President Obama on Friday signed a stopgap spending bill that cuts $6 billion from the current federal budget and provide funds to keep the government operating through April 8.
The measure, approved by the House and Tuesday and the Senate on Thursday, gives negotiators breathing room to try to hammer out a longer-term spending plan for the rest of the fiscal year, which ends Sept. 30.
Another stopgap bill passed in early March trimmed $4 billion in federal spending. It was set to expire March 18.
The $10 billion in cuts are far short of the $61 billion the GOP-controlled House agreed to trim from the federal budget for the rest of the fiscal year. But the Democratically controlled Senate rejected the larger House bill, and the impasse over the budget has forced Congress to consider short-term measures until a compromise can be reached.
CNN reported that top aides to the president and congressional leaders have been meeting in an effort to resolve their differences over the longer-term bill.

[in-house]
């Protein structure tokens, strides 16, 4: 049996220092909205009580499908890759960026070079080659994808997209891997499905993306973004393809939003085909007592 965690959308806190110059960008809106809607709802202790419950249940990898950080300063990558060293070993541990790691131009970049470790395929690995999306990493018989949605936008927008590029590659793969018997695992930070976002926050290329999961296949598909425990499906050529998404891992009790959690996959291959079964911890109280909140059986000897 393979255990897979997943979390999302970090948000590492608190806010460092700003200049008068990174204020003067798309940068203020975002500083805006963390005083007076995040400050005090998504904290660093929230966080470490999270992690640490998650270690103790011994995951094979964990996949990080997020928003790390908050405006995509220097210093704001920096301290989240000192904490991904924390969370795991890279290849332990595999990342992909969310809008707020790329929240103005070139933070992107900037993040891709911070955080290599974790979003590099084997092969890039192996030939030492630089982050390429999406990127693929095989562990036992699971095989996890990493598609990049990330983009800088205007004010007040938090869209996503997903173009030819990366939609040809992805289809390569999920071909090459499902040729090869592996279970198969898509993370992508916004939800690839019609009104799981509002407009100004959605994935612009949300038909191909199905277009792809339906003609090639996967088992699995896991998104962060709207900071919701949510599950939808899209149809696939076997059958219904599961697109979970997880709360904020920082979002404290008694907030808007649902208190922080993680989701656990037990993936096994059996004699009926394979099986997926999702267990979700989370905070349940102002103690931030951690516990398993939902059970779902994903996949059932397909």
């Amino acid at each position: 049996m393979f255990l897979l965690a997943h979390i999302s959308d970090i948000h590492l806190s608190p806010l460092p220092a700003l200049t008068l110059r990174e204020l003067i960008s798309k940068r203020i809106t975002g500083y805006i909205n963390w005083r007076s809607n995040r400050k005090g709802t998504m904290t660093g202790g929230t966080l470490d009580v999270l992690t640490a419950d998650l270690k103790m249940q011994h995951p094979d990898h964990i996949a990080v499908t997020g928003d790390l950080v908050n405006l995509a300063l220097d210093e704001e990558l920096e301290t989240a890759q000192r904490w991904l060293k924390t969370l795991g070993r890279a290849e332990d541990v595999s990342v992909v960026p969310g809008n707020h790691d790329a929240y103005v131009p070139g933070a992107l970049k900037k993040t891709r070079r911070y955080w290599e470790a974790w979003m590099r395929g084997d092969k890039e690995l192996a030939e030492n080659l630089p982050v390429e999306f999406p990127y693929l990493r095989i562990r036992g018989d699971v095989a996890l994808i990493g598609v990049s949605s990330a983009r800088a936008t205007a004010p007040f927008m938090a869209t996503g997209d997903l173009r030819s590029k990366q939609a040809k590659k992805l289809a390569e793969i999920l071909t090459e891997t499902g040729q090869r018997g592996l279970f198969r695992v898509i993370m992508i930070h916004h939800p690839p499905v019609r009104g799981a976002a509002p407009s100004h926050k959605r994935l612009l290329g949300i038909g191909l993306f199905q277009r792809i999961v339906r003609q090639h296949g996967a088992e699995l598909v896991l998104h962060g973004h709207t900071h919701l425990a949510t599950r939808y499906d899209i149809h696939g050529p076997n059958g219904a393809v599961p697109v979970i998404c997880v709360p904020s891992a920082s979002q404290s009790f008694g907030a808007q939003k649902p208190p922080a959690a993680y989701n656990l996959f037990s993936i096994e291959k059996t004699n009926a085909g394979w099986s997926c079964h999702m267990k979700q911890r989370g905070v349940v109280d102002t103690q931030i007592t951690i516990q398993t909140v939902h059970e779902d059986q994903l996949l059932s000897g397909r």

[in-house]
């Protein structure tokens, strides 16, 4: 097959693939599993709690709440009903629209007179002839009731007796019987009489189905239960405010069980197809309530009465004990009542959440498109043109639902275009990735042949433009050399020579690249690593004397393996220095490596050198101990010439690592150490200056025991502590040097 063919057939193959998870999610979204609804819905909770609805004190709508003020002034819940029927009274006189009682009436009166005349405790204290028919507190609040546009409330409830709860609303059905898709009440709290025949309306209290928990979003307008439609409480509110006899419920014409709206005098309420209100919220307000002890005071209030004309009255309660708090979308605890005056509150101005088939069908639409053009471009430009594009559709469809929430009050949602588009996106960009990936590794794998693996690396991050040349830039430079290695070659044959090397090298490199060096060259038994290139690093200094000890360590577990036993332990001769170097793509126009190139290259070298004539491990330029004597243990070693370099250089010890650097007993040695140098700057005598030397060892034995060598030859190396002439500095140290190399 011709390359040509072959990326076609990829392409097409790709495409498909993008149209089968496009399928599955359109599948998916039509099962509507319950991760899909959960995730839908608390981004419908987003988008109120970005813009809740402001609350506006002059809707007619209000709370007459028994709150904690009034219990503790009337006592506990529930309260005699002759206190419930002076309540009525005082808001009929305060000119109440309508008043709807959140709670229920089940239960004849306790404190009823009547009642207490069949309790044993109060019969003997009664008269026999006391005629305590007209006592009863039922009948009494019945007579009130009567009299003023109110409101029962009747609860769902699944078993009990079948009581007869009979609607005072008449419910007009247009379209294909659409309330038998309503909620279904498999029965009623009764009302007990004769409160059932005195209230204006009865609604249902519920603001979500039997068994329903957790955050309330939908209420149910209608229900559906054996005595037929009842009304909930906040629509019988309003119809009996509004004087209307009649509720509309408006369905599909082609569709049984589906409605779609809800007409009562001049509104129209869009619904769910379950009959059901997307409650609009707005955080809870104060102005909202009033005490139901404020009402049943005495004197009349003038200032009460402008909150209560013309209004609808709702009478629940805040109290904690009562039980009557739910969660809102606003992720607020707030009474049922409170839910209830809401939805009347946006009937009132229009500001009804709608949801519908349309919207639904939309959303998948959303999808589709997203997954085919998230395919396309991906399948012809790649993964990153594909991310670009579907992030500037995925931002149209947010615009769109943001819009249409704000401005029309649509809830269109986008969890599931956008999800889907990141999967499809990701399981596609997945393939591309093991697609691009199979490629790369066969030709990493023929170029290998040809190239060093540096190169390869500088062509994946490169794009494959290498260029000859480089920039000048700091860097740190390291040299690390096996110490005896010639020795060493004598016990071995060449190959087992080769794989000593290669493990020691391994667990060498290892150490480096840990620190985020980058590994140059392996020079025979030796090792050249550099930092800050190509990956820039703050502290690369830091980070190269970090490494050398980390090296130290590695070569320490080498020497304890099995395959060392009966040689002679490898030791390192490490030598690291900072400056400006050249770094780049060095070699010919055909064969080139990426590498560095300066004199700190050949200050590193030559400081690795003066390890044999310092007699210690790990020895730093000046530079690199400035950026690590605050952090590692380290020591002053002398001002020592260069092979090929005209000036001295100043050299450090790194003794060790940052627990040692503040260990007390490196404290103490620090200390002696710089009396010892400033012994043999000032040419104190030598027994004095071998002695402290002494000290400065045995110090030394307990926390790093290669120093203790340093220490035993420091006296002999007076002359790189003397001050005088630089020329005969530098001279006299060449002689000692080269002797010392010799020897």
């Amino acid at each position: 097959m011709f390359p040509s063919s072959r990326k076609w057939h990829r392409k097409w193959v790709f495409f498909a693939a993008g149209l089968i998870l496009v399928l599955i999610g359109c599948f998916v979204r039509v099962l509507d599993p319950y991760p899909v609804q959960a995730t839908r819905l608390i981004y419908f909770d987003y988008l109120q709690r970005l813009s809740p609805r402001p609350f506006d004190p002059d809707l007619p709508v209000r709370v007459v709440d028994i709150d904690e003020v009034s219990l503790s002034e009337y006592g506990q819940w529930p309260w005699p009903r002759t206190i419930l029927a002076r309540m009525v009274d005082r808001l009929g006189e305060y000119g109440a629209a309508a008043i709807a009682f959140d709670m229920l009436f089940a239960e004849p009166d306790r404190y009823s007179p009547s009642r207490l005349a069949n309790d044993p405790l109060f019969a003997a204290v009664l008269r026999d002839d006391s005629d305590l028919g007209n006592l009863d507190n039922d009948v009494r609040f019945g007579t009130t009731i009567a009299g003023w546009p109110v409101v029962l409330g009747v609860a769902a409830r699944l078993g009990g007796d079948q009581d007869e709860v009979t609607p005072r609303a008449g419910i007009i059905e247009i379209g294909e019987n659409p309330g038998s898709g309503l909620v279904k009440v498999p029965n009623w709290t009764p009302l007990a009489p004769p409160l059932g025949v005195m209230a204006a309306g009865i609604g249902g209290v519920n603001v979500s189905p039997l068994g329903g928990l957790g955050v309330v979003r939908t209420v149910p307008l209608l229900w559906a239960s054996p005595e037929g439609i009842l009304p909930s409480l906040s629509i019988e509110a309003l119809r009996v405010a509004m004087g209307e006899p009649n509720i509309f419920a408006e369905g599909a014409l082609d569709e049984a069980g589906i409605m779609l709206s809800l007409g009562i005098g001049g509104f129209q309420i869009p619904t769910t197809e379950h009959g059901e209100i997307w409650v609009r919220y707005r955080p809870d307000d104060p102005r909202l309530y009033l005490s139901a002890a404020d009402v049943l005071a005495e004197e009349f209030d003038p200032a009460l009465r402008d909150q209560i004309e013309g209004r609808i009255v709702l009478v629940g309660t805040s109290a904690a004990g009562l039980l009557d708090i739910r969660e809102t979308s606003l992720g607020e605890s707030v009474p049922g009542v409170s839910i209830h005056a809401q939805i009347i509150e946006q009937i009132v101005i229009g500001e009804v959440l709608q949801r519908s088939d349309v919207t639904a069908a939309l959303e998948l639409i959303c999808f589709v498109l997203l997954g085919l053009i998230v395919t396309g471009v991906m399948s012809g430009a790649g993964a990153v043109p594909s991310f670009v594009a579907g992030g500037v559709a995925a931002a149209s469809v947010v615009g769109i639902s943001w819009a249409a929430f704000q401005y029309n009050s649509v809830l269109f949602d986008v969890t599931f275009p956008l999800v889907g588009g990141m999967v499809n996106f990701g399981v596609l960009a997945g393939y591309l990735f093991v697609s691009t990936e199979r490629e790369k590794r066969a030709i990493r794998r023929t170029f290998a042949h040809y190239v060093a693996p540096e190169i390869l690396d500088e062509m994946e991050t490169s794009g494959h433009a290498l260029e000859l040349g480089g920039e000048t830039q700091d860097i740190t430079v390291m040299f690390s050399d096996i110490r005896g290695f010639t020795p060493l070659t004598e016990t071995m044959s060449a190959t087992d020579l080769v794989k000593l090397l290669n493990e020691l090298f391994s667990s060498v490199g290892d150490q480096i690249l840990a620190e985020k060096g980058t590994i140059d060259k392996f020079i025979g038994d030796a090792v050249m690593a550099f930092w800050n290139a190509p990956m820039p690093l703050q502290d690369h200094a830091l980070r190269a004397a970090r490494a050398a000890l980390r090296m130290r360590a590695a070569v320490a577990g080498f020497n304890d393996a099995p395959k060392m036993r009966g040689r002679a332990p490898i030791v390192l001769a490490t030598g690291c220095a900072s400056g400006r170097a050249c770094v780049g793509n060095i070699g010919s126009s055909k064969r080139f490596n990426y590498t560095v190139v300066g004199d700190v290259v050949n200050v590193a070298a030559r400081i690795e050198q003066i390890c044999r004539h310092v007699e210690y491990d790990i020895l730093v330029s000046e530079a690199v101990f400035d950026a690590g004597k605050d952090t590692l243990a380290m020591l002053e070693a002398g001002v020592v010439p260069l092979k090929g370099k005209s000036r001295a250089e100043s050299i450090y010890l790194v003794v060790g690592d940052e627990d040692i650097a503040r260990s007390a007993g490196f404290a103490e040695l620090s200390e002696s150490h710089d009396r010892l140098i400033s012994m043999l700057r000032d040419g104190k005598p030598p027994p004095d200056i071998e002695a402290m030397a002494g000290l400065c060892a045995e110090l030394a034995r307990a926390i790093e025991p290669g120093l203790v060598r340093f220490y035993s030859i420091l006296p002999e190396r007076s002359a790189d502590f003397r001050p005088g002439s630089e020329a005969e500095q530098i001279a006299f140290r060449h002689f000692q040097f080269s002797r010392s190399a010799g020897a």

Meanwhile on Friday, more than 60 senators from both parties signed a letter urging Obama to "to support a broad approach to solving our current budget problems," the Washington Post reported.
The letter cites the recommendations of the presidential deficit reduction commission that, among other things, called for tax increases and a package of painful cuts.
"While we may not agree with every aspect of the Commission's recommendations, we believe that its work represents an important foundation to achieve meaningful progress on our debt," the senators wrote. "By approaching these negotiations comprehensively, with a strong signal of support from you, we believe that we can achieve consensus on these important fiscal issues."